ROCKLAND, MAINE, a city and the county-seat of Knox county, Maine, U.S.A., on Rockland Harbor, Penobscot Bay, 86 m. by rail E.N.E. of Portland. Pop. (1900) 8150; (1910) 8174. It is the eastern terminus of a branch of the Maine Central railway, and is served by an interurban electric line and by steamboat lines to Portland, Boston, Bangor, Bar Harbor and other coast ports. The harbour is protected by a breakwater nearly 5000 ft. long. The principal buildings are the United States Government Building and the County Court House. Granite and limestone are quarried in the vicinity. The granite (biotite, biotite-muscovite and quartz-monzonite) is of fine quality, and has been used extensively in the United States for building and monumental purposes; and the burning of lime is by far the most important industry of the city. The shipbuilding industry is also important. The total value of the city's factory products in 1905 was $1,822,591 (46-5% more than in 1900). Lobsters and fish in considerable quantities are shipped from the city. Rockland was settled in 1769, but its growth began only with the establishment of the lime industry in 1795. It was a part of the township of Thomaston (pop. 2688 in 1900), from 1777 to 1848, when it was incorporated as a separate township under the name of East Thomaston. Two years later the present name was adopted, and in 1854 Rockland was chartered as a city.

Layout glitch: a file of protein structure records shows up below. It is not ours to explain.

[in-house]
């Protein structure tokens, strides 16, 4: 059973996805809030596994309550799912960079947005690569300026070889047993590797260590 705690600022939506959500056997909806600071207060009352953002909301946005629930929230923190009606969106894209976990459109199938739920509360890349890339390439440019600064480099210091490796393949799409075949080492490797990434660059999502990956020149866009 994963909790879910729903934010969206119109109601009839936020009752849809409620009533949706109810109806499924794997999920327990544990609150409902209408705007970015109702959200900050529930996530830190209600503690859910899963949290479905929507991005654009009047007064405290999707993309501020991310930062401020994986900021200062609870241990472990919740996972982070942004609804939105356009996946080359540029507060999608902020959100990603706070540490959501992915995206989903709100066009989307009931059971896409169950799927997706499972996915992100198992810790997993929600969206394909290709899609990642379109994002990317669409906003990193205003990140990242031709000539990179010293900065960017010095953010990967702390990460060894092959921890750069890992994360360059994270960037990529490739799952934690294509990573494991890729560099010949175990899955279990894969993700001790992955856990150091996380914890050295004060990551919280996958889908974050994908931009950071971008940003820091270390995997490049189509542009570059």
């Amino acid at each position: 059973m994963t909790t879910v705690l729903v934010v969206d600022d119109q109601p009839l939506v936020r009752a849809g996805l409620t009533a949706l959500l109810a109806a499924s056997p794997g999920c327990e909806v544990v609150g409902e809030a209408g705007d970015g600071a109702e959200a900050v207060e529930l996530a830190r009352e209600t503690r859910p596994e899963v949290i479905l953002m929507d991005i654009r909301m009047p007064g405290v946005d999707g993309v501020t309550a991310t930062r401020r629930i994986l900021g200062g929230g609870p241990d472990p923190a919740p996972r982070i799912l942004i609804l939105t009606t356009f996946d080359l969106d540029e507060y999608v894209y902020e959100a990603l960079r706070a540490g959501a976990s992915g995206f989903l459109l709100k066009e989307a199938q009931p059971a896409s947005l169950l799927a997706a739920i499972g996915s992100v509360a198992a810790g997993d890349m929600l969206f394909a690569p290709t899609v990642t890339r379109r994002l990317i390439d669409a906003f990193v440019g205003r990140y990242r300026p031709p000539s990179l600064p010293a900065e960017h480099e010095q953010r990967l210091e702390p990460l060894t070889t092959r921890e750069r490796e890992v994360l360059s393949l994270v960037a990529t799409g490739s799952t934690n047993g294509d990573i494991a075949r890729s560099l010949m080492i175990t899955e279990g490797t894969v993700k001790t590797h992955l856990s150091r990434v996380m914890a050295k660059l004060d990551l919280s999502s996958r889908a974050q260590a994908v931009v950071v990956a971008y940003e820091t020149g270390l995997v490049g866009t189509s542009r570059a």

Note - this article incorporates content from Encyclopaedia Britannica, Eleventh Edition, (1910-1911)